Before the Session
Facilitator: In advance of the session
- Review today’s scripture text and the session activities to help better facilitate the discussion.
- Have the Bible Background Video ready to view.
- Encourage your group to listen to the Faithelement podcast ahead of the next session (Share the link via email or social media)
Review together video for the story of Staff Sgt. Joey Jones and ask:
- How do you feel about this story and why?
- What kinds of things make it possible to spread joy and hope when it seems like there should be none?
- In the video, Sgt. Jones is quoted at saying that “The unfairness of life does not equate to the happy of life.” In what ways have you found this to be true?
- What about your faith makes you the most joyous and hopeful, and why?
Read Psalm 122, then watch the Bible Background Video.
Ask questions like these:
- Assuming that some of you have heard parts of this psalm sung before, or that you might imagine writing it as a contemporary song, how does the tune go?
- Why was the psalmist so glad to be getting to the temple?
- What are some elements of this psalm that relate to the feelings that you bring into your place of worship, and in what ways do they do so?
- What kinds of peace and security does coming to church offer these days, as opposed to what it may have brought back when this psalm was written?
- Nikki said that “Advent is the season of the church year that we practice waiting and anticipating Christ coming again to bring on the new world and the new heaven.” In what ways does this psalm anticipate such things for us?
Tell the group:
It’s no use pretending that people do not have strong feelings about our recent election, but instead of giving free reign to that conversation, I’d like to share with you a perspective of some people who have been affected by it and talk about their views from a faith perspective, as it might shape the way we approach this Advent season.
Share this article about how Muslims in Cleveland viewed the results of the recent election. Emphasize some of the things that were said in the article, such as:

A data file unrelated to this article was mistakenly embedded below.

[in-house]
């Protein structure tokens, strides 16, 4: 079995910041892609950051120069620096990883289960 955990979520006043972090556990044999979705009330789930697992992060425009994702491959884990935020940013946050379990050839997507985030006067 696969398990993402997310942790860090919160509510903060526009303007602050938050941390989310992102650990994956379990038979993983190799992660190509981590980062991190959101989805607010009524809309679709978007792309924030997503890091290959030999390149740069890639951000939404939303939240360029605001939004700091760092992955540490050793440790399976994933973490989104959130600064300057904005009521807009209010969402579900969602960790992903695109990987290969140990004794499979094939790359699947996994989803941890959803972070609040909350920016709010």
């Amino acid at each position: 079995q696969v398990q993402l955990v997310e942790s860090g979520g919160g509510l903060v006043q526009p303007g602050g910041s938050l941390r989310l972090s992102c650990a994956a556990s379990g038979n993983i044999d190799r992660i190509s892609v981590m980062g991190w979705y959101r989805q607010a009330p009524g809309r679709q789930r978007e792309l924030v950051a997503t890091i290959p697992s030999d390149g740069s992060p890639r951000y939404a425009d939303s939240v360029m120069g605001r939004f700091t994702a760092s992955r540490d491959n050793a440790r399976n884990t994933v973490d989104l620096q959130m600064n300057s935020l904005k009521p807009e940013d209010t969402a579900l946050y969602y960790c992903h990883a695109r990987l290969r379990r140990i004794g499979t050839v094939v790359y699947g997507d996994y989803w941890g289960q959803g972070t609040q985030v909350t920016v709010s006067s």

- “I’m hopeful. I have to be,” he said. “Otherwise it would be very depressing for all of us.”
- “As a Muslim, my trust is totally in God almighty. Always has been. Always will be.”
- “The culture of America is not built upon hate and anti-immigrant sentiment and sidelining a religious community…”
- “We just want what’s best for the country, and in the end, we want Donald Trump to do a good job…”
- “We have high hopes for this country and hopefully everything will turn out to be good.”
- “… one of the things, no matter how disappointed we feel, is that we are not going to be moved by fear, but by love and compassion.”
- “We’re going to keep our heads up and hope for the best.”
- What did you hear from the people in this article that most stands out to you and why?
- Even though the people depicted here embrace a faith tradition that is different from ours, in what ways might they sound like people who embrace ours?
- What kinds of things make it difficult for us to remain hopeful while waiting on God to work in the world?
- What should we remember that might help us do so?
- As we look at the much larger world around us, for what are we waiting from God and how will we know when God responds?
- What hopes might this Advent bring to us?
Close by listening silently to Leaven Bread by Rain, and praying together.
Writer: Erin Hall